- I had Oklahoma State on upset alert with Cincinnati coming to town. OSU has hitched its entire wagon to Ollie Gordon — not necessarily a bad game plan — but the Bearcats have one of the best defensive lines in the conference. I expected Cincy to give OSU’s offense issues. Instead, the Ollie Gordon show continued, and Cowboys quarterback Alan Bowman did enough for the Cowboys to win 45-13, putting up more than twice the points OU did against the Bearcats.
- OSU’s reliance on the running game will be interesting against OU next weekend. Bowman has feasted on defenses desperate to stop Gordon, but what happens if he is stopped? It’s a question OU coaches are hoping to discover next week, but the health of OU linebacker Danny Stutsman will be a factor as well. As we approach what appears to be the last Bedlam football battle for the foreseeable future, no one should be surprised by anything that happens.
- The final score of Texas’ 35-6 win against BYU seemed rather “meh,” but when you take into account the Longhorns had backup redshirt freshman quarterback Maalik Murphy starting against a 5-2 team, it actually deserves kudos.
- That said, why didn’t Arch Manning start, or even play? Manning was the all-universe quarterback recruit for the Longhorns and the latest scion of the famous family. Yet, all he did was sit on the sidelines practicing his Manning face as his teammate comported himself well in the win.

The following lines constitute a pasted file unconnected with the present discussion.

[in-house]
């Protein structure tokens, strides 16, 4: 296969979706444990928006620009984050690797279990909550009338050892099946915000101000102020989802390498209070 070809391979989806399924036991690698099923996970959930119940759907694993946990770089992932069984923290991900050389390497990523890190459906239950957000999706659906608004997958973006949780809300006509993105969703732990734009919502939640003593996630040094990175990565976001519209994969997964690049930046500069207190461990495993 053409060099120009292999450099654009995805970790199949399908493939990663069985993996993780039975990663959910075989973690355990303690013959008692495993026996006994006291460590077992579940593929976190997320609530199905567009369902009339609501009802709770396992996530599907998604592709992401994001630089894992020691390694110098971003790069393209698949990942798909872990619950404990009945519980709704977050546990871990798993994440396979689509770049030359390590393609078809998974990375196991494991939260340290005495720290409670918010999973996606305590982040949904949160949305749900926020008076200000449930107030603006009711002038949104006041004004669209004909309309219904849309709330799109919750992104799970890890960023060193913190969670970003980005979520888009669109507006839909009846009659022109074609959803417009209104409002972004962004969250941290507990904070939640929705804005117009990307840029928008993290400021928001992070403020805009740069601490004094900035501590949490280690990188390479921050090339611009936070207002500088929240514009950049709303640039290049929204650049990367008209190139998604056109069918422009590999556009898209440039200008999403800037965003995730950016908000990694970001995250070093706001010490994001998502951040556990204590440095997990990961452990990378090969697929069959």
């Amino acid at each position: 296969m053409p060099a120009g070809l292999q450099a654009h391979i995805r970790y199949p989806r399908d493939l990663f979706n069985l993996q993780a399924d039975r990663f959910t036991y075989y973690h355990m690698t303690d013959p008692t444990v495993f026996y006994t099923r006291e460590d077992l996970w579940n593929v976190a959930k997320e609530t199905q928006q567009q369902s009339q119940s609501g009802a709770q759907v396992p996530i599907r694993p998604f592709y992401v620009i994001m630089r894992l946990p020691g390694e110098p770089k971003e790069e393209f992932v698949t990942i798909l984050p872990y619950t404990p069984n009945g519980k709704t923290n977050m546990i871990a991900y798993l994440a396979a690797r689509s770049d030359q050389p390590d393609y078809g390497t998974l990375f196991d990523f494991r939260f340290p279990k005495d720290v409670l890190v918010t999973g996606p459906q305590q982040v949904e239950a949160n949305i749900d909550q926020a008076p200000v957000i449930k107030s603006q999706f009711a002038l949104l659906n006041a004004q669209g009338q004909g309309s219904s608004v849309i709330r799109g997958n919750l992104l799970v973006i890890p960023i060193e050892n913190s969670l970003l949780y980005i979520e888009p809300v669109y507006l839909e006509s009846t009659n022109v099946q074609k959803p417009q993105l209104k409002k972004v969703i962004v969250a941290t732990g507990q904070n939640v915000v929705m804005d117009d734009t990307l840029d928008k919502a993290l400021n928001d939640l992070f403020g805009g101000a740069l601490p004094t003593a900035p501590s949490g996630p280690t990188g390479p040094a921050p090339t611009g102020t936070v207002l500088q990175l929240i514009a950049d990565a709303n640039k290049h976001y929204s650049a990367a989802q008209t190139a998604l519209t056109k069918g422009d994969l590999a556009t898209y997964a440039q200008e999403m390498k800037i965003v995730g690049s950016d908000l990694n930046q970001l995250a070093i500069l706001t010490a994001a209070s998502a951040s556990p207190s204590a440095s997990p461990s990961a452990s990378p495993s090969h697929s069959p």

- In what was billed as the biggest game of the week, the 13th-ranked Utes simply looked tired taking on 8th-ranked Oregon. Utah had run the gauntlet in previous weeks and already had wins against Florida, Baylor, UCLA and USC. Oregon took no pity, never trailed, never really seemed challenged, and marched away with an easy 35-6 win.
- USC somehow escaped with a 50-49 victory at Cal. I’m not sure how it happened, and I watched the entire game. Cal led 28-17 at halftime and attempted a two-point conversion at the end for the win. Yet, the Golden Bears had four turnovers in a game they were expected to lose by double-digit. Such stats would make a person expect a three-touchdown hammering of the underdog.
- Clemson’s season veered from disappointing to disastrous. It’s not great to lose to a surprisingly good Duke team, to a national championship-contending Florida State squad and a one-loss Miami. But falling to mediocre North Carolina State 24-17 is something totally different, especially when it also means you’re 4-4.
- SMU woke up and chose violence Saturday. The Mustangs built a 52-3 halftime lead en route to a 69-10 zapping of Tulsa. I expect SMU to be a serious contender for the American Athletic Conference title in the final weeks.
- I love panic. Down only two points with seven minutes left, Stanford attempted an onside kick. It wasn’t even a trick play, as Stanford telegraphed what it planned to do. It didn’t work. It didn’t make much sense. But I have to enjoy the anarchy and questionable judgment shown by millionaire coaches under stress.
- Speaking of stress, at one point while watching the Sooners stumble Saturday, I heard the announcers say OU is the “college football equivalent of the Atlanta Braves,” evidently referencing the close-but-not-close enough finishes in both teams’ histories. Feeling attacked as a die-hard Braves fan, I stood up and screamed at the TV, “Why don’t you go ahead and talk about my dead grandparents while you’re at it!”